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SIR JOHN FROISSART Chronicles of England, France, Spain and the adjoining countries from the latter part of the reign of Edward II to the coronation of Henry IV. Vol.3

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SIR JOHN FROISSART
Chronicles of England, France, Spain and the adjoining countries from the latter part of the reign of Edward II to the coronation of Henry IV. Vol.3
page 231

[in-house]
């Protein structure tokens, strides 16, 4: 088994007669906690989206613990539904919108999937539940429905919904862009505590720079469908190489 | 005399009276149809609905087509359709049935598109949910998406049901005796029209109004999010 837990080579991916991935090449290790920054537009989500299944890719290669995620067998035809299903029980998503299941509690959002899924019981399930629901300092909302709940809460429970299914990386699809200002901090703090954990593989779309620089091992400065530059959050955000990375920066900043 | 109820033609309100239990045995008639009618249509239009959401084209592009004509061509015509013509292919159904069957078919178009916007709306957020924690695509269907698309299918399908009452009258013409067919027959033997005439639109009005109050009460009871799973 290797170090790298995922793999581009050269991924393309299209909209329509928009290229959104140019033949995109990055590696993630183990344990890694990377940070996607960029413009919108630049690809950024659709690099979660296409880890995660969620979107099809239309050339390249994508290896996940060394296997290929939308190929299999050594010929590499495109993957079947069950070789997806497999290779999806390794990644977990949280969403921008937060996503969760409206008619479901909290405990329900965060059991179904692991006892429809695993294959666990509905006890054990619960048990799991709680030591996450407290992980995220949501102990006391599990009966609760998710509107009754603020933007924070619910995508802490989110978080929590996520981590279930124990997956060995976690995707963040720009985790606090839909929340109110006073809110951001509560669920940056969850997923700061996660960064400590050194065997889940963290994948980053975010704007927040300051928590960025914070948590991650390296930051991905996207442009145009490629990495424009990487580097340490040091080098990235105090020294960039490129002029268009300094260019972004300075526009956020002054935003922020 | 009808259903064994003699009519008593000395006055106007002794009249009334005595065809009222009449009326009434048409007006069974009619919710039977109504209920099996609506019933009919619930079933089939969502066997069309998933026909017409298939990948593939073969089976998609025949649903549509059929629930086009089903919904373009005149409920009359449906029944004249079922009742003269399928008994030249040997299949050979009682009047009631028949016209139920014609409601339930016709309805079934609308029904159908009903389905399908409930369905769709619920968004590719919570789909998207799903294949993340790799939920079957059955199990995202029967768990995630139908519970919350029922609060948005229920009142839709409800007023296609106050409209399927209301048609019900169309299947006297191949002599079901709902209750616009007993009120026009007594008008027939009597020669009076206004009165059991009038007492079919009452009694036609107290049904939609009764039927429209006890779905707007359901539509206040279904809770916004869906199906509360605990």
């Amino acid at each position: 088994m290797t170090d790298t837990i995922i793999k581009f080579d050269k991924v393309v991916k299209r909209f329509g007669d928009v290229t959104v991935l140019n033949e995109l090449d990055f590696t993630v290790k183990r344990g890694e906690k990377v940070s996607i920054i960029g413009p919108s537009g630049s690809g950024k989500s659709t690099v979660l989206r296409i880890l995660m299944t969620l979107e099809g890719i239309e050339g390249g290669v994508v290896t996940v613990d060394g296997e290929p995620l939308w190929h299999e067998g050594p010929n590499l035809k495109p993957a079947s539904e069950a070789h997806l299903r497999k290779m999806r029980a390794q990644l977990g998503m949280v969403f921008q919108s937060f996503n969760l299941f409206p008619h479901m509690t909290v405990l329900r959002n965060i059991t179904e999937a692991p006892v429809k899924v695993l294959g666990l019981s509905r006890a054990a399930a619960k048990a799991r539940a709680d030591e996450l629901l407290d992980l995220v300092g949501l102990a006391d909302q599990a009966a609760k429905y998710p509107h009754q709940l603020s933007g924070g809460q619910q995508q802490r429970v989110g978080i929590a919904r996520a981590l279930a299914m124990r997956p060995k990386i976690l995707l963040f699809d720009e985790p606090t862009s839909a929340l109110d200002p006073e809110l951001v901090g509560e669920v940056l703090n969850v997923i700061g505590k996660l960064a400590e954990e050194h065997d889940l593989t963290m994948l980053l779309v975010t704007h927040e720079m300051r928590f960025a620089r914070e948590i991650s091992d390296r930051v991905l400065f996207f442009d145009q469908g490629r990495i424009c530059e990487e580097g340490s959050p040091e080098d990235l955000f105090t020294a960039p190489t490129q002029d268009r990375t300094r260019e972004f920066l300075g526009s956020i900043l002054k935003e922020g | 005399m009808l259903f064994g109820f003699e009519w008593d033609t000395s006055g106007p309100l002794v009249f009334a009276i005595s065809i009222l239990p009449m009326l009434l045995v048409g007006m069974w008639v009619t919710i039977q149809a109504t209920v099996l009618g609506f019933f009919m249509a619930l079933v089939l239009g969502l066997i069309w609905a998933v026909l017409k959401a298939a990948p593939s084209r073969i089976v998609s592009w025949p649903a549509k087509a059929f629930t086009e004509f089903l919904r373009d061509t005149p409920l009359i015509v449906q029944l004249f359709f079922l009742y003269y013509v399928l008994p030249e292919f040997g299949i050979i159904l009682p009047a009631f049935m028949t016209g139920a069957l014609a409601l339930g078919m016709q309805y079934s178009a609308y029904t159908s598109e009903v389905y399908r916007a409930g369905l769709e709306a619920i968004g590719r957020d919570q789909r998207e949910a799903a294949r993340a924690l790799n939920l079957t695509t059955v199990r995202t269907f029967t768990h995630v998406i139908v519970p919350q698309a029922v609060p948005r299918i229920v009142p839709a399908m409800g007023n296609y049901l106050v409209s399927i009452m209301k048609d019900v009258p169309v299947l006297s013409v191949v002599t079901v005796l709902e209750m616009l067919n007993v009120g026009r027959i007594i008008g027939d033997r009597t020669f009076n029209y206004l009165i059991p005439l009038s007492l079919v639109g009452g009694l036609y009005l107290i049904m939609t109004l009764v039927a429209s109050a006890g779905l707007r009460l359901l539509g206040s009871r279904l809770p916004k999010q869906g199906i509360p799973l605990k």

• The prince of Wales was informed of this intend-ed expedition, as well as Ms knights and fquires, but particularly fir John Chandos, who was foli-cited to be one of the leaders of it, in conjunction with fir Bertrand du Guefclin. He excufed him-felf, and faid he could not go. This, however, did not put a flop to it : many knights who were at-tached to the prince, among whom were fir Euftace d'Ambreticourt, fir Hugh Caverly, fir Walter Huet, fir Matthew Gournay, fir Perducas d'Albret and feveral others were of the party. The lord John de Bourbon, earl of Marche, took the chief command, in order to revenge the death of his coufin the queen of Spain : but he was under the advice and controul of fir Bertrand du Guefclin, as he was at that time a very young knight. In this expedition were alfo the lord of Beaujeu, whofe name was Anthony, and many worthy knights : fuch as lord Arnold d'Andreghen, mar-fhal of France, the lords Bègue de Viliaines, d*An-toin in Hainault, de Brifnel, John de Neufviile*, Guimars de Bailheul, John de Berguetes, the Ger-man lord de St. Venant, and others whom I can-not name. All thefe men at arms affembled toge-ther, in order to begin their march at Montpellier in Languedoc. Thefe men at arms might be about three thou-fand f. They all paffed through Narbonne, in * Neuf? ilk. Sir John Neville. f My MSS. fay, 30,000 men ; and the abbé Choify fays* they were 30,000 men^ well armed.—flift. Charles V, their 21J


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